I’ve long joked that “we’re all just algorithms in some engineer’s machine.”
But it’s kind of true.
I recently finished reading Homo Deus: A Brief History of Tomorrow by Yuval Noah Harari, which imagines what the lives of our children, grandchildren, and beyond will be like and how technology will affect them.
We generate copious amounts of data each day and give our personal electronic devices and social networks almost unfettered access to all of it. Everything from how long we sleep, how often we exercise, where we go each day to the types of songs, movies and books we like.
There was one passage from the book that I found both amazing and frightening:
A recent study commissioned by Google’s nemesis – Facebook – has indicated that already today the Facebook algorithm is a better judge of human personalities and dispositions than even people’s friends, parents and spouses. The study was conducted on 86,220 volunteers who have a Facebook account and who completed a hundred-item personality questionnaire.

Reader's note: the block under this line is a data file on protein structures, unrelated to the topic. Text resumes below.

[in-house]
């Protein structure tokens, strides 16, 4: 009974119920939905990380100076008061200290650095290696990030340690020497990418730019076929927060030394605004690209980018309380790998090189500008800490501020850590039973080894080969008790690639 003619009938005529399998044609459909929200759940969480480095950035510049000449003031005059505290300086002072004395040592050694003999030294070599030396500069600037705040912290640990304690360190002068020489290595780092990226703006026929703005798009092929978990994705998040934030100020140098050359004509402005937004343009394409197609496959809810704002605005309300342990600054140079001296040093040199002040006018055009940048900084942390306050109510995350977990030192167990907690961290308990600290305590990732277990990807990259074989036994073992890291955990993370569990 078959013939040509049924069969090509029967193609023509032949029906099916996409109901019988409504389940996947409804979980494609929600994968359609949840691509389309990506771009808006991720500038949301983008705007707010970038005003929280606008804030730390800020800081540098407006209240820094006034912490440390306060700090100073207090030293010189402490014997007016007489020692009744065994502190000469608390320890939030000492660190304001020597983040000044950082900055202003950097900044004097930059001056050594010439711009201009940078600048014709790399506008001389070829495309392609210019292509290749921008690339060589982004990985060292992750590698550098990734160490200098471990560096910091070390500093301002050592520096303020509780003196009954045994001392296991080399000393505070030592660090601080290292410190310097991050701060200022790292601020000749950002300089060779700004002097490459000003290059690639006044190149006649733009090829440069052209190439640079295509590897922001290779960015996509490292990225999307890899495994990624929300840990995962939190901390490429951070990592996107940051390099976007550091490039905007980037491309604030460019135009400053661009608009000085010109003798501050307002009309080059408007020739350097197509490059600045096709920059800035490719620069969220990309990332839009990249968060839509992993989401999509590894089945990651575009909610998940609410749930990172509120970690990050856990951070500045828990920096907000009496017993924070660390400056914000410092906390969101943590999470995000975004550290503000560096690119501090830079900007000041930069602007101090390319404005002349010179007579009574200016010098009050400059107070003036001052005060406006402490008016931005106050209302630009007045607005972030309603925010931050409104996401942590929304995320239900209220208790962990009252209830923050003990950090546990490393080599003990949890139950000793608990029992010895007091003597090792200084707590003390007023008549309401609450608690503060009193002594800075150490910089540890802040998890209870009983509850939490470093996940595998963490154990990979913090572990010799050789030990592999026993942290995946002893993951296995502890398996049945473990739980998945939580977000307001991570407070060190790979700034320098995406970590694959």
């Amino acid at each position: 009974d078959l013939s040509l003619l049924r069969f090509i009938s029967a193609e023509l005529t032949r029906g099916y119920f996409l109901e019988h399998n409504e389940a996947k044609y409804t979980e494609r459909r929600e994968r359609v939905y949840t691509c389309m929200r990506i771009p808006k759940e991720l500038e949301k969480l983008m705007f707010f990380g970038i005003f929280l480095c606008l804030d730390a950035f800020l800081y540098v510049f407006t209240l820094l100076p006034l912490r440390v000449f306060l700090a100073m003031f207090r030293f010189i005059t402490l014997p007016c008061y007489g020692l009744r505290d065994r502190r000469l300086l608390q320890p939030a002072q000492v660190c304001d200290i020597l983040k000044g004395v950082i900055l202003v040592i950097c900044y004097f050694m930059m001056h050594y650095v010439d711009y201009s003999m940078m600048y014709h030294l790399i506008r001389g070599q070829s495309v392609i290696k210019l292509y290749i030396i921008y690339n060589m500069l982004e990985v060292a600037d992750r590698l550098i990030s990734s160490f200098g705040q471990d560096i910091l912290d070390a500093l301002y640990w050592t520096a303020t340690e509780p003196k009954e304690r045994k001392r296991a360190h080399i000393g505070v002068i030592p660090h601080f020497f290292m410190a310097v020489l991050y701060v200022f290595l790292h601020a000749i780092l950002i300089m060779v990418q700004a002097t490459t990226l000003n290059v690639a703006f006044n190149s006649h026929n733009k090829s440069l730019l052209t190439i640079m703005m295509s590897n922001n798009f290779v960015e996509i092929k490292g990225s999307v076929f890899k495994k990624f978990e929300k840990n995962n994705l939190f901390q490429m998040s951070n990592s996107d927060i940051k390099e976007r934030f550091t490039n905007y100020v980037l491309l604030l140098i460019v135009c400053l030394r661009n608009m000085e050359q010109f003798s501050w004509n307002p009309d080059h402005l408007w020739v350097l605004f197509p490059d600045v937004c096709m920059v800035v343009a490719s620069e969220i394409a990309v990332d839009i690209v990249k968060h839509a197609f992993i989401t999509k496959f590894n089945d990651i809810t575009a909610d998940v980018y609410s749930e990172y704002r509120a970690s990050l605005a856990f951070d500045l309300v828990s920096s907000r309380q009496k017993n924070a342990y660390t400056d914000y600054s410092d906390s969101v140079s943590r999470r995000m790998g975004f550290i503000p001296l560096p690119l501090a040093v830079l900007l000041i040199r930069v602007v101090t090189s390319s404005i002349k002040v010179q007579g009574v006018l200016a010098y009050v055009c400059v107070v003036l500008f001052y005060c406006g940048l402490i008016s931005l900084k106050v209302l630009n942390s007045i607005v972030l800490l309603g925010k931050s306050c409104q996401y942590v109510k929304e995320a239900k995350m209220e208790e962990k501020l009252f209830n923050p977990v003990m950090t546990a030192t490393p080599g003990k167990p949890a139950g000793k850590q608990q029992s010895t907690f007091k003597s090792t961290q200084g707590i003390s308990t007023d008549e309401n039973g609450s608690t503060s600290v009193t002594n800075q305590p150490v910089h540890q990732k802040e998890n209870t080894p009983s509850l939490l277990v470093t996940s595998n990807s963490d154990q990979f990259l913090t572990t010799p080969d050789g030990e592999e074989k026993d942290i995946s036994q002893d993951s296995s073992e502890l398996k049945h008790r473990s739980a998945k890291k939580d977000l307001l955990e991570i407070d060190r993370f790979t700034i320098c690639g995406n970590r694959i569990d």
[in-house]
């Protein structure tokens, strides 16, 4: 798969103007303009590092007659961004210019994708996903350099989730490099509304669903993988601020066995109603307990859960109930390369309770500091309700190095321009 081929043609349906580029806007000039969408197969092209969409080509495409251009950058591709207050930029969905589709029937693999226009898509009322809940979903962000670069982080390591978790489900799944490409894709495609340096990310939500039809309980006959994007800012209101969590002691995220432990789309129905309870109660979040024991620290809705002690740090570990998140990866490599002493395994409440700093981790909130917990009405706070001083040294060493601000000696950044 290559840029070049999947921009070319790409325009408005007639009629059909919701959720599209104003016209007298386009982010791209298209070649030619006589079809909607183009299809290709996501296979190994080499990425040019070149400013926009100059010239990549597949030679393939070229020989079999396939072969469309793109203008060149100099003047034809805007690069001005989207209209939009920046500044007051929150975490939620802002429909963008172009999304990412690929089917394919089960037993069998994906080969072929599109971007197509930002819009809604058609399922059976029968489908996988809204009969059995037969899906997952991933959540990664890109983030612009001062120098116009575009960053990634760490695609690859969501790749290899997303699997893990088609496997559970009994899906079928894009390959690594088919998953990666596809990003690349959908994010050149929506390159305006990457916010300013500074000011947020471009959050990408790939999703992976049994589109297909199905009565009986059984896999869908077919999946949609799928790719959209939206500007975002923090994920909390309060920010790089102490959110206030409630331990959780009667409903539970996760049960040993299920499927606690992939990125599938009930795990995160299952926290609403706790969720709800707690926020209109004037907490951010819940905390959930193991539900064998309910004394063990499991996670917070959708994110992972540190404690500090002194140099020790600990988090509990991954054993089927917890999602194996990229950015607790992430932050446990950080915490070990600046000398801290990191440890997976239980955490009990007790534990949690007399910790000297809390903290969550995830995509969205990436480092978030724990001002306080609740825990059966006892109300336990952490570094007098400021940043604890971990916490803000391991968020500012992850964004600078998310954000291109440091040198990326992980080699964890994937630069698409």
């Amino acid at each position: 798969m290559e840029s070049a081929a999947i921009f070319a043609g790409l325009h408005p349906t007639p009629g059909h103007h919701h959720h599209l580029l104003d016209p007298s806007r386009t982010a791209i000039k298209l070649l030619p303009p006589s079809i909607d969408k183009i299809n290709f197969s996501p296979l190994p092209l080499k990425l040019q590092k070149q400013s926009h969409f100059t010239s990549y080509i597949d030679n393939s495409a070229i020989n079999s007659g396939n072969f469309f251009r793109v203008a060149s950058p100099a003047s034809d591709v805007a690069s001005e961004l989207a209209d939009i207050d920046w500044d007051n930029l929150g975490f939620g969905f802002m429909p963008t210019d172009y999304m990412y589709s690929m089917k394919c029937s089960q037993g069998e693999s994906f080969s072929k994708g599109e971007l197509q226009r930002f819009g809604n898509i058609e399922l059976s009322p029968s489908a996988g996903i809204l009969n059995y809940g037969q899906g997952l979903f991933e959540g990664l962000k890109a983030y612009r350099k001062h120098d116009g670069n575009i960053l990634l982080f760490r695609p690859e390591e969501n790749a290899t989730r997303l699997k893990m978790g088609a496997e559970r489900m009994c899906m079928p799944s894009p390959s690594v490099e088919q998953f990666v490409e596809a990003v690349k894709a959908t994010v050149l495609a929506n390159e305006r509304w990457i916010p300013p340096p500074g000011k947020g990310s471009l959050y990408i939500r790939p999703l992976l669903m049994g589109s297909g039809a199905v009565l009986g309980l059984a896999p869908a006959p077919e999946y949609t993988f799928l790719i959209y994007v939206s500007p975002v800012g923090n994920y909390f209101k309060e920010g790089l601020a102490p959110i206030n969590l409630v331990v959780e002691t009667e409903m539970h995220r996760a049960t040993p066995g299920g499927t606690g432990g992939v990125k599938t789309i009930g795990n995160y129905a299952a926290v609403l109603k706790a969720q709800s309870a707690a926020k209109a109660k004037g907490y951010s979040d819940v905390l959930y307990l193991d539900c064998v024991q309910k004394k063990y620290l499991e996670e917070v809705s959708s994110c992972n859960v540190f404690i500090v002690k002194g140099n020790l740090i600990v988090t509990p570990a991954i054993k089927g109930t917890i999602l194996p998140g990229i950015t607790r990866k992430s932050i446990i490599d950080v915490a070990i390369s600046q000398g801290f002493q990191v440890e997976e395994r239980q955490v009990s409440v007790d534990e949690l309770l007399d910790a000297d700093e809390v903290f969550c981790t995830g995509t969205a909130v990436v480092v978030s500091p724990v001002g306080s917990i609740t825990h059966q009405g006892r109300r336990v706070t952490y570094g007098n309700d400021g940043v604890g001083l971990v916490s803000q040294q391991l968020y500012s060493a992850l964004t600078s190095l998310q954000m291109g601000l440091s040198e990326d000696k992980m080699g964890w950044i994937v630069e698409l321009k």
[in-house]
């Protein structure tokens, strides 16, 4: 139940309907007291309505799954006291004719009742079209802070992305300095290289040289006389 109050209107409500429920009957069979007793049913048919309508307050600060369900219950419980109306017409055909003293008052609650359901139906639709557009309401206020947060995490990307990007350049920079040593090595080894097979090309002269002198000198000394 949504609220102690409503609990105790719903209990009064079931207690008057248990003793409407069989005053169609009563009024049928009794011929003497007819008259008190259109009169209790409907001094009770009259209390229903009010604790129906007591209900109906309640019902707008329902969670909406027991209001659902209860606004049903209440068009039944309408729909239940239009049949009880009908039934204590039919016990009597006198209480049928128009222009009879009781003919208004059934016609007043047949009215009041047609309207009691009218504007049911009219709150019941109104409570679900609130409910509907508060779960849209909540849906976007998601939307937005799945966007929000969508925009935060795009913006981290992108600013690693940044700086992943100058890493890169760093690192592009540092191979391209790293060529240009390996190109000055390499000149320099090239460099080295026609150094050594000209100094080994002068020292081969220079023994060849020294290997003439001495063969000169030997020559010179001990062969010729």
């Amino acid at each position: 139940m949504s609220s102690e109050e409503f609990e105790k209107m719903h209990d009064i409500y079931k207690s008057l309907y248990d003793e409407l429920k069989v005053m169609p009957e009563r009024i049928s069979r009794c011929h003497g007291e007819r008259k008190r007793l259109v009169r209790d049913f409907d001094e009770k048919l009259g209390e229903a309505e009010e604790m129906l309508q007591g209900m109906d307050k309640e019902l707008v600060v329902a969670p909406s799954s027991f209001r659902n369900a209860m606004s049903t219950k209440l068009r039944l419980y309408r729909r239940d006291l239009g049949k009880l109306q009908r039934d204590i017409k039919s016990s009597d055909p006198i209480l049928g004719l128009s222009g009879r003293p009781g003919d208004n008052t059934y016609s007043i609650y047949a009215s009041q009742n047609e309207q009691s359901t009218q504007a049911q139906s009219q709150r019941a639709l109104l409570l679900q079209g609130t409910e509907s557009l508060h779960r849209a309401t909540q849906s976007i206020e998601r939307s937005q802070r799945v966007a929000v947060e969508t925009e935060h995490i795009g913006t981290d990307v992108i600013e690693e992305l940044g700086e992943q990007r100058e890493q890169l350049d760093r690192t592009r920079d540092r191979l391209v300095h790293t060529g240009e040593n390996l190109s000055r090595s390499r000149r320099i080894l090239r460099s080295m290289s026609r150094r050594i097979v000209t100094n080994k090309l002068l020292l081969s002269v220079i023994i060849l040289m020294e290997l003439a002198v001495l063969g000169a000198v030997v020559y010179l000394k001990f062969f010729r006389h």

The Facebook algorithm predicted the volunteers’ answers based on monitoring their Facebook Likes – which webpages, images and clips they tagged with the Like button. The more Likes, the more accurate the predictions. The algorithm’s predictions were compared with those of work colleagues, friends, family members and spouses.
Amazingly, the algorithm needed a set of only ten Likes in order to outperform the predictions of work colleagues. It needed seventy Likes to outperform friends, 150 Likes to outperform family members and 300 Likes to outperform spouses. In other words, if you happen to have clicked 300 Likes on your Facebook account, the Facebook algorithm can predict your opinions and desires better than your husband or wife!
This is one of the main reasons why both Google and Facebook have some of the largest (and most effective) advertising networks on the internet.
They fundamentally know who you are and what you like and know us better than we know ourselves.
Indeed, in some fields the Facebook algorithm did better than the person themself. Participants were asked to evaluate things such as their level of substance use or the size of their social networks. Their judgements were less accurate than those of the algorithm.
Excerpts from “Homo Deus: A Brief History of Tomorrow” by Yuval Noah Harari.